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How do I wire up S9V11MACMA to power FPV goggles?

Hi,

I’d just bought a S9V11MACMA step up/down regulator to power my FPV goggles but seem to be missing something in my connections. I am powering the goggles with 2S Lipo batteries. I wired up the batteries to VIN and GND and connected my output plug positive to VOUT and negative to same GND pad. My question is do I need to use EN and PG pads on the regulator to make it work in this instance? If so, what needs to be connected to these pads?

Thanks
Peter

Hello, Peter.

I am sorry to hear you are having trouble with your regulator. The EN (Enable) and PG (Power good) pins are optional to use and are described on the product page for the S9V11MACMA.

What are the output and cutoff voltages set to? Could you measure the voltage across the VIN and VOUT pins when the load is disconnected?

-Patrick

Hi Patrick,

I hooked up a second unit that I bought at the same time which worked just fine. Simple wiring, battery +/- to VIN and GND. Was able to adjust VOUT and Low Voltage Cut-off using the potentiometer.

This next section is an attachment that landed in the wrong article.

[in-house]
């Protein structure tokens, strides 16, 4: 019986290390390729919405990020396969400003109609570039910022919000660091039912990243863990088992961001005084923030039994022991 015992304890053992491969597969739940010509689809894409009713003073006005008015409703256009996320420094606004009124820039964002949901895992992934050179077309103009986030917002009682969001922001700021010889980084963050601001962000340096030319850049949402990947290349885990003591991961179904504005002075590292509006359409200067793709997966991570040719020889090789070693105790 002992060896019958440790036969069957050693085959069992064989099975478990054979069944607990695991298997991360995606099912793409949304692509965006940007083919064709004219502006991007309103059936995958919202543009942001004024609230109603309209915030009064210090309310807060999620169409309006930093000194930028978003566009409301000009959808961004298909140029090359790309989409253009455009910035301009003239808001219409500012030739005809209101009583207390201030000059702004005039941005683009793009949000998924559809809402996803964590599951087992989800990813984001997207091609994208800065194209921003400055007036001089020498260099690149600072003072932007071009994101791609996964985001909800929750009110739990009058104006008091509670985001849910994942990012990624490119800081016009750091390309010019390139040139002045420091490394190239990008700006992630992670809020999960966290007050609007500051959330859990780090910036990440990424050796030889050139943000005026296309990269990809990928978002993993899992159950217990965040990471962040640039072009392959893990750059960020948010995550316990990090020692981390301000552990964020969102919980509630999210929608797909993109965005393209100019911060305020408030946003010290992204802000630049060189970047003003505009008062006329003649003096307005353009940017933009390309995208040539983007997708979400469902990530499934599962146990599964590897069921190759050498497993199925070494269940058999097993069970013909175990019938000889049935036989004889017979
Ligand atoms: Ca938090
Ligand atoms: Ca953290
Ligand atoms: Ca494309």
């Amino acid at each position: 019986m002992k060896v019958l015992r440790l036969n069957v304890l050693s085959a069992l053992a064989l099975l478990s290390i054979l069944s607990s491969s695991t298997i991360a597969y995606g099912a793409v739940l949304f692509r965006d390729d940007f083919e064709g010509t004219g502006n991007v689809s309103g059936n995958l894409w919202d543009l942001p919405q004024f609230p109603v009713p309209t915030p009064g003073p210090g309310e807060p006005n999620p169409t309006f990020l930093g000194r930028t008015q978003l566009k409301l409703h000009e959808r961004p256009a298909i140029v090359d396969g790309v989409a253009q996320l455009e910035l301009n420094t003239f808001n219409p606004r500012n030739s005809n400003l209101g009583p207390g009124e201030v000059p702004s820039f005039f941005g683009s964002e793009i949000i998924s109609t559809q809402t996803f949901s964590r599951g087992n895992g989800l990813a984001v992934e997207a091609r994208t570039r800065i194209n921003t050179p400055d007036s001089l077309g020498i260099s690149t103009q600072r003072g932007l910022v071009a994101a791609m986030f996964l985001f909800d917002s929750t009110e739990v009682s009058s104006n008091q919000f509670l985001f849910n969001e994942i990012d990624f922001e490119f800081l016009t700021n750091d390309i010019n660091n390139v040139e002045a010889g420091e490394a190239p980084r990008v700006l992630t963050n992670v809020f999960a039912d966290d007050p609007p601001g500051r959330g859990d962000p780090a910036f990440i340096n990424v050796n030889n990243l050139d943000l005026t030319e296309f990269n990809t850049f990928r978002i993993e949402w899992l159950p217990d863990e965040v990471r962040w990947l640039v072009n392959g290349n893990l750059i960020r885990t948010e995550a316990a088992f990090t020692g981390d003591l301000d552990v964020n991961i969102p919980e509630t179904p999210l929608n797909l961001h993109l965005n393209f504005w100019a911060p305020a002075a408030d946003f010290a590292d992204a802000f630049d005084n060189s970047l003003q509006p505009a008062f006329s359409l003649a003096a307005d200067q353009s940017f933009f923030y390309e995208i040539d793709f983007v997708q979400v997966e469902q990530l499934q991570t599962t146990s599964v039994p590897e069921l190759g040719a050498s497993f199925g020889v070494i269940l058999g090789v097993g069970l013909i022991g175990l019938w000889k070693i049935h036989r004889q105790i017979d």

On the first unit that I was having trouble with, I had found out my son, trying to help me solder while I rested my aging eyes, erroneously soldered the battery GND to the EN pin with the VIN connected to the battery positive. Is the first board toast? It got about 7V from the 2S battery…

Thanks
Peter

Just revived the regulator out of its sleep mode I think. Vaguely remembered there was mention of a sleep mode in the instructions, went back over the section on the EN pin. So it seems that must have put the regulator to sleep when the negative lead from the battery was connected by accident. Re-enabled the regulator by touching the positive lead from battery to EN, while the negative lead is connected to GND on the regulator.

Hello.

I am glad you have resolved the issue and got your regulator working! Thank you for letting us know.

-Patrick

Hi Patrick,

Last question, is the regulator always turned on even if the output side’s on/off switch is in the off position but with the battery still connected to the input side of the regulator?

Thanks
Peter

Hello, Peter.

The lack of a load will not turn off the regulator; however, the regulator’s quiescent current is less than 1 mA while enabled.

-Patrick